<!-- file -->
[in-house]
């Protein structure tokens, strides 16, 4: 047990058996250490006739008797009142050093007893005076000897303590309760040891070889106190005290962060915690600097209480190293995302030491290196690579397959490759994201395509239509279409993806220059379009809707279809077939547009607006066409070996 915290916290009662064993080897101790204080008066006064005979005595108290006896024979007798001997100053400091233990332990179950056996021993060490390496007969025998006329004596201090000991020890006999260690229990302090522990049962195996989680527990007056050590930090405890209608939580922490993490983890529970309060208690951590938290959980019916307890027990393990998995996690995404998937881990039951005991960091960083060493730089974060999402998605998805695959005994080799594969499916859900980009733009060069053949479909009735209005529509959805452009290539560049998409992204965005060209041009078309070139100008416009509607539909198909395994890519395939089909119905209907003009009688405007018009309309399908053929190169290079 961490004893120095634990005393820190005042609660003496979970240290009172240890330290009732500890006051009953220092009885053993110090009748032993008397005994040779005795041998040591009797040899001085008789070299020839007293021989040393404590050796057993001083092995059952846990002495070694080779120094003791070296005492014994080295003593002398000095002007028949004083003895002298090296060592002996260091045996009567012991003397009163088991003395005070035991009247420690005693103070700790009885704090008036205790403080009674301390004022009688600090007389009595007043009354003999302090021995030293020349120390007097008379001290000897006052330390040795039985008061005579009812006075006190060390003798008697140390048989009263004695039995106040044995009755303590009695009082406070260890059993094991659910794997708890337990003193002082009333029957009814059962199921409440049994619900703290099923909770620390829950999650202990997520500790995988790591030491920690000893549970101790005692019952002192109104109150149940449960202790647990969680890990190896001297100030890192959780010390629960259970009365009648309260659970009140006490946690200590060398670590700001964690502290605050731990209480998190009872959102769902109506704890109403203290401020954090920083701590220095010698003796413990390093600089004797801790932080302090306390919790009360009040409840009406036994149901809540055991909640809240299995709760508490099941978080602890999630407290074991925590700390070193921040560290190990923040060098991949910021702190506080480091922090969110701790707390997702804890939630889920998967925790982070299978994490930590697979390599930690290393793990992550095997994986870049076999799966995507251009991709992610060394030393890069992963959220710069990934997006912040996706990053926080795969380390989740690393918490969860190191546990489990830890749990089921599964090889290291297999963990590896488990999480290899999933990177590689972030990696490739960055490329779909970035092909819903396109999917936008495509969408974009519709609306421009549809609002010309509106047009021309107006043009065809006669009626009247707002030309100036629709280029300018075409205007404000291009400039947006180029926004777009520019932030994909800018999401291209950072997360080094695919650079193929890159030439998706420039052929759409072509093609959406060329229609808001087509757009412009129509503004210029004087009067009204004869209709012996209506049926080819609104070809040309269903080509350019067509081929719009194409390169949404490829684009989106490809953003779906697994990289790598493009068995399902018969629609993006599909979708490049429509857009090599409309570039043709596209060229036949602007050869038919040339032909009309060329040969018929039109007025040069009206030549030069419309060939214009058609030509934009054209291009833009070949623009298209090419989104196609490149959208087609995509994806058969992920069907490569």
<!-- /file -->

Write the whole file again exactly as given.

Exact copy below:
[in-house]
């Protein structure tokens, strides 16, 4: 047990058996250490006739008797009142050093007893005076000897303590309760040891070889106190005290962060915690600097209480190293995302030491290196690579397959490759994201395509239509279409993806220059379009809707279809077939547009607006066409070996 915290916290009662064993080897101790204080008066006064005979005595108290006896024979007798001997100053400091233990332990179950056996021993060490390496007969025998006329004596201090000991020890006999260690229990302090522990049962195996989680527990007056050590930090405890209608939580922490993490983890529970309060208690951590938290959980019916307890027990393990998995996690995404998937881990039951005991960091960083060493730089974060999402998605998805695959005994080799594969499916859900980009733009060069053949479909009735209005529509959805452009290539560049998409992204965005060209041009078309070139100008416009509607539909198909395994890519395939089909119905209907003009009688405007018009309309399908053929190169290079 961490004893120095634990005393820190005042609660003496979970240290009172240890330290009732500890006051009953220092009885053993110090009748032993008397005994040779005795041998040591009797040899001085008789070299020839007293021989040393404590050796057993001083092995059952846990002495070694080779120094003791070296005492014994080295003593002398000095002007028949004083003895002298090296060592002996260091045996009567012991003397009163088991003395005070035991009247420690005693103070700790009885704090008036205790403080009674301390004022009688600090007389009595007043009354003999302090021995030293020349120390007097008379001290000897006052330390040795039985008061005579009812006075006190060390003798008697140390048989009263004695039995106040044995009755303590009695009082406070260890059993094991659910794997708890337990003193002082009333029957009814059962199921409440049994619900703290099923909770620390829950999650202990997520500790995988790591030491920690000893549970101790005692019952002192109104109150149940449960202790647990969680890990190896001297100030890192959780010390629960259970009365009648309260659970009140006490946690200590060398670590700001964690502290605050731990209480998190009872959102769902109506704890109403203290401020954090920083701590220095010698003796413990390093600089004797801790932080302090306390919790009360009040409840009406036994149901809540055991909640809240299995709760508490099941978080602890999630407290074991925590700390070193921040560290190990923040060098991949910021702190506080480091922090969110701790707390997702804890939630889920998967925790982070299978994490930590697979390599930690290393793990992550095997994986870049076999799966995507251009991709992610060394030393890069992963959220710069990934997006912040996706990053926080795969380390989740690393918490969860190191546990489990830890749990089921599964090889290291297999963990590896488990999480290899999933990177590689972030990696490739960055490329779909970035092909819903396109999917936008495509969408974009519709609306421009549809609002010309509106047009021309107006043009065809006669009626009247707002030309100036629709280029300018075409205007404000291009400039947006180029926004777009520019932030994909800018999401291209950072997360080094695919650079193929890159030439998706420039052929759409072509093609959406060329229609808001087509757009412009129509503004210029004087009067009204004869209709012996209506049926080819609104070809040309269903080509350019067509081929719009194409390169949404490829684009989106490809953003779906697994990289790598493009068995399902018969629609993006599909979708490049429509857009090599409309570039043709596209060229036949602007050869038919040339032909009309060329040969018929039109007025040069009206030549030069419309060939214009058609030509934009054209291009833009070949623009298209090419989104196609490149959208087609995509994806058969992920069907490569």